Back-to-Back

Statistically, it was Missouri’s least dominant conference championship. Entering the last game of the 1981 Big Eight schedule, the Tigers were 9-4 in conference play, including losses at Kansas State and Nebraska. With the Wildcats and Rolando Blackman coming to town Feb. 28, the Tigers needed a win to secure their second consecutive conference championship.

They got it in a 46-43 last-second win.

With the game tied at 43 and 7:44 left, Stewart switched into stall mode. Before the introduction of the shot clock, teams were able to delay for as long as they liked, and Stewart found the time as good as any, ordering his Tigers to hold on to the ball for the rest of the half.

It was not the most exciting strategy, but it was effective. The Tigers switched back into offensive gear with a few seconds left. Missouri forward Ricky Frazier had a chance to win the game and did that, hitting a baseline jumper and drawing a foul with eight seconds left. He converted the free throw to give the Tigers a three-point lead.

Stewart said he did not draw up the final shot for Frazier.

“It wasn’t the shot we called for, but it seems the last-second play you call never works,” he said. “From the time he let it go, I knew it was going in.”

The Wildcats had one more chance, but Missouri’s Curtis Berry grabbed his 12th rebound of the day as time expired. Berry also scored 14.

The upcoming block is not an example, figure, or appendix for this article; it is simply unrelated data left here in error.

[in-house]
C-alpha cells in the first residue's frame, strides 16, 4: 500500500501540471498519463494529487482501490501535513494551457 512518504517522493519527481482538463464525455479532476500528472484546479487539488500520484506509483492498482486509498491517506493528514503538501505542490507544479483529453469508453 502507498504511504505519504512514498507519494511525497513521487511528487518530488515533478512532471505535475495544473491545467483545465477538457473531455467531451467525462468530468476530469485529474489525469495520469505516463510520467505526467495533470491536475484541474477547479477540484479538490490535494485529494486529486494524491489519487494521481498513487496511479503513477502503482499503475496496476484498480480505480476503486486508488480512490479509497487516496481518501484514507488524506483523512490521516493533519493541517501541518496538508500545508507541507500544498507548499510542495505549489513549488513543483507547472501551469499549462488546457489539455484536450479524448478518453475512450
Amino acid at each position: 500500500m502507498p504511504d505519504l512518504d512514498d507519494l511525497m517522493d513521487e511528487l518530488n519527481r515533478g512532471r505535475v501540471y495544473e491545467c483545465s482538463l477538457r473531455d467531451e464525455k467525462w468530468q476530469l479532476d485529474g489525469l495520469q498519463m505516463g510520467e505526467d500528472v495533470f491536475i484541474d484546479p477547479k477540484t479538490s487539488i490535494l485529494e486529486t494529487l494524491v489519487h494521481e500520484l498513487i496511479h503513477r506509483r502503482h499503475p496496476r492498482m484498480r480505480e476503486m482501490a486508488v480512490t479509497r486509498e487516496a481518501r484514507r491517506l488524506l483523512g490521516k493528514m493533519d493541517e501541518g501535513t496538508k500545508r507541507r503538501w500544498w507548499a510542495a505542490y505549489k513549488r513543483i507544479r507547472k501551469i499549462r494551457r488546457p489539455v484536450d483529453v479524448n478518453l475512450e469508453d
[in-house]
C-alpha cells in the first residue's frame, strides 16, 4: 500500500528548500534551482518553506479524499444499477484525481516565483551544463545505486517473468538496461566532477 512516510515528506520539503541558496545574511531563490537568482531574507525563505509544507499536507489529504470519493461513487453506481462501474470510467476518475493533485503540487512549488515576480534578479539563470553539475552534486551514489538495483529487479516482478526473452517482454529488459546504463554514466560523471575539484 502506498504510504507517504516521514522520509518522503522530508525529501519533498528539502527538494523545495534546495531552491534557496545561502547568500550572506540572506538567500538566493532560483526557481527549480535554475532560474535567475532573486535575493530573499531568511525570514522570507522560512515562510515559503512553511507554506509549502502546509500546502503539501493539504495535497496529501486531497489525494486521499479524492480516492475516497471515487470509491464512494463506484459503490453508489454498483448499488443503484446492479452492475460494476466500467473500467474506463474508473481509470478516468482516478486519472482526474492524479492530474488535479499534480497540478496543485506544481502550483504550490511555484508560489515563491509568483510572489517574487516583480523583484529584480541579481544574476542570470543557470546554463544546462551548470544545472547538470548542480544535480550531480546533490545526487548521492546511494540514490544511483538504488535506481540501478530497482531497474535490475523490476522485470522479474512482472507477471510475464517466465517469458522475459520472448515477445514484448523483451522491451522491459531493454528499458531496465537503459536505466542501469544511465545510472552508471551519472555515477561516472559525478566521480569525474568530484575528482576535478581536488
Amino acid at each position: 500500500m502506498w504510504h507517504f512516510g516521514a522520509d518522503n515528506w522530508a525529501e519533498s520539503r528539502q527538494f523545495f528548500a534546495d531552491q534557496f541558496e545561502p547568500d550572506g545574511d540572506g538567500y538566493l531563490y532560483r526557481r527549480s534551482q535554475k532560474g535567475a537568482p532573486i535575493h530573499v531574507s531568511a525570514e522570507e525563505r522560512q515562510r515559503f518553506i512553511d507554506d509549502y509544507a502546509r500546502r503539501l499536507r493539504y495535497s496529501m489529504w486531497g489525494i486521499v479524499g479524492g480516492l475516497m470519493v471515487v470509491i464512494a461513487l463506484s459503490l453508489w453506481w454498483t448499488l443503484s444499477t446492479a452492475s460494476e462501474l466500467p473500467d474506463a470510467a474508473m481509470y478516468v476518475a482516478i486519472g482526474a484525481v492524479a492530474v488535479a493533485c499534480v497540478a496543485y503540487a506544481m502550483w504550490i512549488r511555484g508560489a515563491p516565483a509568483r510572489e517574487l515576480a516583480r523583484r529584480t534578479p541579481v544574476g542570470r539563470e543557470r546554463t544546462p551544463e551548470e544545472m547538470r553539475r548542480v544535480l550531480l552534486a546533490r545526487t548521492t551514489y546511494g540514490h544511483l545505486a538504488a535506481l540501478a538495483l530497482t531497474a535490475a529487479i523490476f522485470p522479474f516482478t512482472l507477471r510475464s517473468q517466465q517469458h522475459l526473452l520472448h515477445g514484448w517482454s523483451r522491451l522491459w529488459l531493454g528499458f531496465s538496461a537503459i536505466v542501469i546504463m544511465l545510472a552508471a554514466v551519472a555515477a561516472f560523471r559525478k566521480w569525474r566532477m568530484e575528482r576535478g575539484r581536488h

“This is just an incredible feeling,” he said.

Four in a Row

It is surely a special day when two of the best players in school history play their final home game.

It is more important when a longtime coach earns a landmark victory.

When the game clinches a fourth consecutive conference title and the school’s fifth in 43 years, it becomes a day few will forget.

When Missouri beat Iowa State 84-66 on March 5, 1983, it accomplished all three. The game was the last for Sundvold and Steve Stipanovich, whose four years with the Tigers resulted in four Big Eight championships. The win was the 300th of Stewart’s career and gave the Tigers their fifth conference championship in Hearnes Center.

The game itself was less than dramatic. The Tigers cruised to the win behind 18 points from Stipanovich and 12 from Sundvold. The victory avenged a loss at Hilton Coliseum earlier that season and gave Missouri a 12-2 record in conference play.

Breaking New Ground

Although Hearnes Center had been open for several months, the first Missouri game at the arena was a special event. Missouri boasted forward John Brown, a preseason All-American who averaged 21 points in his senior season.

Ohio, Missouri’s first opponent, came into the opener with significant hype as well. Guard Walter Luckett appeared on the cover of Sports Illustrated, and the magazine predicted Luckett would make an immediate impact.

Appropriately enough, when the Bobcats visited Nov. 25, 1973, Brown scored the first basket in Hearnes Center. Luckett struggled, traveling the first time he touched the ball and finishing with 12 points.

Reserve guard Gary Link took a starring role, scoring 15 and leading the Tigers to an 87-75 win.

Ohio coach Jim Snyder struggled to understand how Link had done so much damage to his team.

“That's fantastic,” Snyder said. “The rest of them played about as good as we expected ...

“But Link ... man, he threw us off.”